‘The Tour is the Tour,’ for sure, but for me the Giro is the most beautiful. The only thing I’m not looking forward to is that crushing sense of emptiness on the Monday morning after the Pink Race finishes. Like the man said then; ‘Carpe diem!’ But before we look at mullet bikes let’s talk about the ‘Pink Race’.
It was something of a surprise to most for Simon Yates to beat the chrono specialists to take the Stage Two time test, albeit Sean Kelly predicted it.
Yates was aided by a ‘Vorteq’ skinsuit, a snip at £2,750 but if you go for the package which includes the overshoes then you’re looking at £3,250 – BUT you do get an hour in the wind tunnel to ease the pain.
Them ‘marginal gains’ don’t come cheap…
Sticking with the Giro, it’s hard to take in that it’s a decade since we interviewed Stage Eight winner, Lotto’s Belgian hard man, Thomas De Gendt.
I didn’t think he had another Giro stage win in him, not with all the young ‘uns coming up but when it’s a stage like that, too tough for the sprinters but unsuited to pure climbers and it’s down to mental and physical toughness after a hard day in the saddle then he comes into his own.
As I write this, a sun-baked Stage Nine plays out on my laptop whilst outside it’s a cool, grey Firth of Forth day – oh to be in the Bella Italia, great weather, a crisp pink Gazzetta dello Sport and perfect cappuccino every morning.
We can dream.
It’s the Blockhaus tappa today, Dave Chapman and I were up there in 2009 when Pellizotti won; Di Luca tried to lose maglia rosa, Menchov on the climb but the big Russian hung tough to defend.
Lance was riding but not in seven-Tours winning form.
Mention of Lance and the Giro leads me on to the UCI, how can they expect the track Nations Cup to get the attention it deserves if it’s on at the same time as the Giro?
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On the subject of Milton, those GB Hope track machines on show there may be fast but jings, they are not bonnie; nor is the new GB strip, that shade of green is best reserved for forestry workers’ jackets.
It’s almost as bad as that fluo yellow thing from a few years back, the old GB blue with red sleeves jersey was a classic.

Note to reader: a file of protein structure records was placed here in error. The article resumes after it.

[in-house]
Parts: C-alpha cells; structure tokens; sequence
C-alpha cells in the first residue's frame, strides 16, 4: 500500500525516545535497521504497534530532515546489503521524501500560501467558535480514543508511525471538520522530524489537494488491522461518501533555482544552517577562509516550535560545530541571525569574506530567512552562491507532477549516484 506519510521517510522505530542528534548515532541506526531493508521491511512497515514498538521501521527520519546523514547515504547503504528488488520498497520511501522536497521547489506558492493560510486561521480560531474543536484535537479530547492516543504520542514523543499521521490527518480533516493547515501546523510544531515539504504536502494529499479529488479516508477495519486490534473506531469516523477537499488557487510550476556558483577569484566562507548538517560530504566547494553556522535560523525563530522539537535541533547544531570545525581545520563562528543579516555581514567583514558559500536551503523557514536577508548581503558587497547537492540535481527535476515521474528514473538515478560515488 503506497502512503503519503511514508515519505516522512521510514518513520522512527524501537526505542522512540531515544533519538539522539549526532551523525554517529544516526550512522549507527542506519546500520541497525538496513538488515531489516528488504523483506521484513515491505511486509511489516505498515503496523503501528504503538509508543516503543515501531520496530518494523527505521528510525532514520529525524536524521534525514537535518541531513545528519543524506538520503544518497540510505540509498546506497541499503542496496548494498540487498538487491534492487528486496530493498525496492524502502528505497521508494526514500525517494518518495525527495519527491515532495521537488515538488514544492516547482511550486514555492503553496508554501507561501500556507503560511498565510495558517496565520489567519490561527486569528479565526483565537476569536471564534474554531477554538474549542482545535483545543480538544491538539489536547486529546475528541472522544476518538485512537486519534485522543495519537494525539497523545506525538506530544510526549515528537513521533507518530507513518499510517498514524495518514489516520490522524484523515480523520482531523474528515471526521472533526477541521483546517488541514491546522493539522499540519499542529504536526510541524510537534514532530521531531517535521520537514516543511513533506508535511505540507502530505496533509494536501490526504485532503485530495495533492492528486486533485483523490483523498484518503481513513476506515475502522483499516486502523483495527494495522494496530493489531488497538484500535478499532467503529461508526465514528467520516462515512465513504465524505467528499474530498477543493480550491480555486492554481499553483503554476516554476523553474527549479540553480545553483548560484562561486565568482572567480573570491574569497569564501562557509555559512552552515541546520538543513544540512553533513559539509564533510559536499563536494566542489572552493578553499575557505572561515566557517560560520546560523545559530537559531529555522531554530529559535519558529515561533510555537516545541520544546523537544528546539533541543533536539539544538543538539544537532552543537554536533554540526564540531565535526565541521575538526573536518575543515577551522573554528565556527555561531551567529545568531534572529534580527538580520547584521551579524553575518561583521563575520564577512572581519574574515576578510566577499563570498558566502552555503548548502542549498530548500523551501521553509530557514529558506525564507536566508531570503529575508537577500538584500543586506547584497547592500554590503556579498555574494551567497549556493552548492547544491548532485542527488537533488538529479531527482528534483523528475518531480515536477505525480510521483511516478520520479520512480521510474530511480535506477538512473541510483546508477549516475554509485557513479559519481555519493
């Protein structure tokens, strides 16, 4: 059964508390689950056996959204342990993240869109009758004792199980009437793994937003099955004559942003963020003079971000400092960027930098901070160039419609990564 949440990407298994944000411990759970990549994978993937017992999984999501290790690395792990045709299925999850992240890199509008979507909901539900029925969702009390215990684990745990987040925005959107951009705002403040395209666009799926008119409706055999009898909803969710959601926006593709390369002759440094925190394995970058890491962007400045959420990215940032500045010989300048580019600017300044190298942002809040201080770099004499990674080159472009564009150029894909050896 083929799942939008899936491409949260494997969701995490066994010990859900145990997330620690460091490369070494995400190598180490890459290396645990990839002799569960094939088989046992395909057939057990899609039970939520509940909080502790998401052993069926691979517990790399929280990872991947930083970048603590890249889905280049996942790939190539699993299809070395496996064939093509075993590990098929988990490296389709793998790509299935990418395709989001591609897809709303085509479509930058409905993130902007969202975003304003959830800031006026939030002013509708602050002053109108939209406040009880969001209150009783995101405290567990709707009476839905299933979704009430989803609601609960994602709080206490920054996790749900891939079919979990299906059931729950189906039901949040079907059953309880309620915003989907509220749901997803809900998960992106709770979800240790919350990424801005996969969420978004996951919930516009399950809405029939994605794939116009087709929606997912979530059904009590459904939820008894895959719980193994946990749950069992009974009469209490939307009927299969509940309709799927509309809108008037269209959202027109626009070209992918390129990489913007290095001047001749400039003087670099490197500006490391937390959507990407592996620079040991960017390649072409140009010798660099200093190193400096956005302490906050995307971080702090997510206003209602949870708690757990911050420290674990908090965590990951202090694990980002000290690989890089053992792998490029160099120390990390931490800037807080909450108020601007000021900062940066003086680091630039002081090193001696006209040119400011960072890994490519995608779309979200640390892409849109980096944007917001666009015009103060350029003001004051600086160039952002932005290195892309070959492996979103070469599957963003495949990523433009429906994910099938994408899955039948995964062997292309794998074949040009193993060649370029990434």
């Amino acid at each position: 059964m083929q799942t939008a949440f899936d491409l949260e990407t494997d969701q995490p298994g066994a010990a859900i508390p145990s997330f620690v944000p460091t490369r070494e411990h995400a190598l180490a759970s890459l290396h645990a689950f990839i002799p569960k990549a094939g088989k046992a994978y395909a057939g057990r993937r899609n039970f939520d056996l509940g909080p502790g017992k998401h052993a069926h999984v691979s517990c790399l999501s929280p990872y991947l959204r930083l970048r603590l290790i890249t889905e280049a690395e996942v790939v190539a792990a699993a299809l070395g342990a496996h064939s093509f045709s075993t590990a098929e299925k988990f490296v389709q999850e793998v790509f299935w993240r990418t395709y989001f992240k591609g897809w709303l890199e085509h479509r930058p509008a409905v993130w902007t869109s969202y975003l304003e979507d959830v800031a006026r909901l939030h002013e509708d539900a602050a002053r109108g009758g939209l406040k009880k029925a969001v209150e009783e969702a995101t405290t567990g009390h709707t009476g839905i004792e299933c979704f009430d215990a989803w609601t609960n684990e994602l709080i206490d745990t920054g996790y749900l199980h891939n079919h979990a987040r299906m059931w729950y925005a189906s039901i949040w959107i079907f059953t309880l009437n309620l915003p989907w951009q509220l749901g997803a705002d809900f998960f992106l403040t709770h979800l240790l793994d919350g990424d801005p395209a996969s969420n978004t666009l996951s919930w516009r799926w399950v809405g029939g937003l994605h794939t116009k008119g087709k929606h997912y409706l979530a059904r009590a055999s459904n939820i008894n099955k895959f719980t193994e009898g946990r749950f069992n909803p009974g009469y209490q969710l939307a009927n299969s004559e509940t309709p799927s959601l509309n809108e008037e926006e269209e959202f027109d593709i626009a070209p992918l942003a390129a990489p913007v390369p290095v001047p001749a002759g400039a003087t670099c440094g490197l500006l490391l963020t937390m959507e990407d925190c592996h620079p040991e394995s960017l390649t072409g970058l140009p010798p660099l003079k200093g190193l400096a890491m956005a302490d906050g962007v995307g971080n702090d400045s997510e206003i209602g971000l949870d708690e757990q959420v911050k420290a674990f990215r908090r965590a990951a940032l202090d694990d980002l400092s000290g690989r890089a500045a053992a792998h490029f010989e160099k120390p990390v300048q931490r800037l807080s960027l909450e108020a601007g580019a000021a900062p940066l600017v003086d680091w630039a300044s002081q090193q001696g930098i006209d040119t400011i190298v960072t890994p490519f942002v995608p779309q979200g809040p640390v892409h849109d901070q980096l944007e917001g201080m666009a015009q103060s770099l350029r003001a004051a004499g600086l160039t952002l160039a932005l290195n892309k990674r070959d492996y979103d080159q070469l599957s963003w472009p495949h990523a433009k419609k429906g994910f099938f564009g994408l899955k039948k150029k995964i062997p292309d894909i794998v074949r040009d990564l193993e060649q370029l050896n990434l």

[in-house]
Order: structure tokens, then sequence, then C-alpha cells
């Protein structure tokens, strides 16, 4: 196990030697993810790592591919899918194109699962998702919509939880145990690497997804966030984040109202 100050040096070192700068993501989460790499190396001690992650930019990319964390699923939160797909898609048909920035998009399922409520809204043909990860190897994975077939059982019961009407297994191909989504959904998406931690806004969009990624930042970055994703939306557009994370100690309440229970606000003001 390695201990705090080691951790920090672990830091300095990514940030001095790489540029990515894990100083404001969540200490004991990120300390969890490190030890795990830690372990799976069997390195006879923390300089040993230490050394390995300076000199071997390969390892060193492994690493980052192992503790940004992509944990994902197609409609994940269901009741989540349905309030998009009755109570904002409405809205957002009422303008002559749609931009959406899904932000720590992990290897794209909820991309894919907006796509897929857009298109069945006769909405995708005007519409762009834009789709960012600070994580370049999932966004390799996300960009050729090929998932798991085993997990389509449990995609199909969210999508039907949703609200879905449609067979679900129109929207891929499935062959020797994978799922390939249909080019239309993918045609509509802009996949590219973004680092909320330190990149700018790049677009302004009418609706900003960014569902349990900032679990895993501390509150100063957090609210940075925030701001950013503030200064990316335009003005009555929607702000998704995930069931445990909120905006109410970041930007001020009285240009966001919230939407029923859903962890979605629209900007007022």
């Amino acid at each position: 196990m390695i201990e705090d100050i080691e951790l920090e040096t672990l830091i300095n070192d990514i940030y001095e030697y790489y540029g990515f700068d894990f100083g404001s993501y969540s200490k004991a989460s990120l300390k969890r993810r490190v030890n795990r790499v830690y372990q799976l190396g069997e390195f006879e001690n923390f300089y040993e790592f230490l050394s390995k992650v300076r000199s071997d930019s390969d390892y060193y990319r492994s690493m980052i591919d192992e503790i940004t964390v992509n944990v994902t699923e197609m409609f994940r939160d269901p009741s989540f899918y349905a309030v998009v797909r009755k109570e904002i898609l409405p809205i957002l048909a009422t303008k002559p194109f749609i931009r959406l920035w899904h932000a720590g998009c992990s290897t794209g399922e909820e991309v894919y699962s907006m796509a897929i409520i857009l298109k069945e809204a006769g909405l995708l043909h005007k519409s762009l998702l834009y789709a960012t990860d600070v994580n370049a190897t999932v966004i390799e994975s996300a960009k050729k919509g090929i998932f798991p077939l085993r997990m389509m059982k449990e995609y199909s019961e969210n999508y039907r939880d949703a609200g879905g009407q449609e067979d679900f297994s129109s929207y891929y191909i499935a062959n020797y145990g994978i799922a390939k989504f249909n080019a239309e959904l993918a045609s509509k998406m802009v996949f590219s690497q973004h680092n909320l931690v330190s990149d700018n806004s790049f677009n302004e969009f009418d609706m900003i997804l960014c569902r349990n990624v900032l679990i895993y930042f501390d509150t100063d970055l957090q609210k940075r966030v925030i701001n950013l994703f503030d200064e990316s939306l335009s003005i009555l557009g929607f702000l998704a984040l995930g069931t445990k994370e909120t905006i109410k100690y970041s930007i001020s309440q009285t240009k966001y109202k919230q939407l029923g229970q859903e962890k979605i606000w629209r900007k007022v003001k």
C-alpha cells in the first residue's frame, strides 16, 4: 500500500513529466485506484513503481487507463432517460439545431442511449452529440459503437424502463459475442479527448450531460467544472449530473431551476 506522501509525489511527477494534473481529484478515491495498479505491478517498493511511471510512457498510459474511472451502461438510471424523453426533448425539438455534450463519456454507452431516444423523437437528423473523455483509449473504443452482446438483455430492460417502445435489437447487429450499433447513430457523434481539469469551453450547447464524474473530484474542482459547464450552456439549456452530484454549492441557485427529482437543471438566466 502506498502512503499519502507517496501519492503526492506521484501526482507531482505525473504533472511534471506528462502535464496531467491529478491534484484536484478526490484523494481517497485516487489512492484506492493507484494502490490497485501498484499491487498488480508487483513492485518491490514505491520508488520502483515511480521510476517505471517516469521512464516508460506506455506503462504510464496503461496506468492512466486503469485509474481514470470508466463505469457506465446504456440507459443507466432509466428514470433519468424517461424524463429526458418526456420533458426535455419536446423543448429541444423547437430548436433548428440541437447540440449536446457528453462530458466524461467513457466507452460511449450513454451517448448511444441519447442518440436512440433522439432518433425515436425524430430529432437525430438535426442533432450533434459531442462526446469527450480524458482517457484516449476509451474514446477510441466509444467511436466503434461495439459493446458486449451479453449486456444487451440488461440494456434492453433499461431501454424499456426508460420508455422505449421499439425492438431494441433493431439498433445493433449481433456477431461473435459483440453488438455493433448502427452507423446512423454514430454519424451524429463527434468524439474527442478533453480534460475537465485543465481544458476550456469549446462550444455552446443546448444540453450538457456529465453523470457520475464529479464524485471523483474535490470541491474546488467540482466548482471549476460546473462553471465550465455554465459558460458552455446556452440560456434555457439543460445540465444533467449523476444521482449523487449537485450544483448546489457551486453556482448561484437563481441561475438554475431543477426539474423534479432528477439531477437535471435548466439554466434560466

France and Belgium haven’t messed around with their national colours too much, ‘just for the sake of it,’ as seems to be the case with GB – and Scotland, our old blue jersey was classy.
Then there’s Sen. Savio’s Drone Hopper team’s socks, made by Rosti, oh dear…
But I know, ‘I’m a dinosaur…
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And of course, a rant’s not a rant unless we talk component moolah.
And now, we can purchase a Coloral 1947 Classic metal feeding bottle for a mere £35:00 – BUT, they’re sold out!
Gonna look good on your super-aero, dropped stay, F16 cockpit, carbon dream machine.
Like I say, ‘respect,’ to Rapha – nice work if you can get it.
And then there’s ‘dropper’ seat posts – made desirable by Matej Mohoric’s use of one on his daredevil descent of the Poggio to win the Primavera.
Dave and I are getting them for the drop down the Swan Brae from Wellesley Road to lower Methil, another snip at £375…
The ‘dropper’ comes from the world of the MTB and on that subject – with the demise of ‘ProCycling’ magazine my subscription was transferred to Mountain Bike Rider, I considered cancelling but then thought it may be interesting to brush up my MTB knowledge?
I’ve been into MTB’s since way back – the mid 80’s when I had a Muddy Fox then a Specialized Rock Hopper before I got the MTB love of my life, my Klein Attitude around 1989.
The Klein is on 26” wheels, a ‘hardtail’ with rigid front forks, I’ve upgraded the brakes a time or two and now I have Magura hydraulic rim callipers.
Suspension and discs are the norm now – the Klein is from another era.
Whilst I did know that there were ’29-ers,’ that’s 29” wheeled bikes on the go, I hadn’t realised that the ‘650b’ size – that’s 27” – had also entered the MTB firmament.
But the biggest eye opener was that you now get ‘mullet’ bikes – that’s 29” wheel at the front, 27” wheel at the back.
Those bike trade marketing guys; things you didn’t know you needed ‘til they told you – just like 1 x transmission, disc brakes on the road and tubeless tyres.
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On the subject of an old ‘un like me being dragged into the 21st Century, I’ve started listening to podcasts.
I stumbled upon them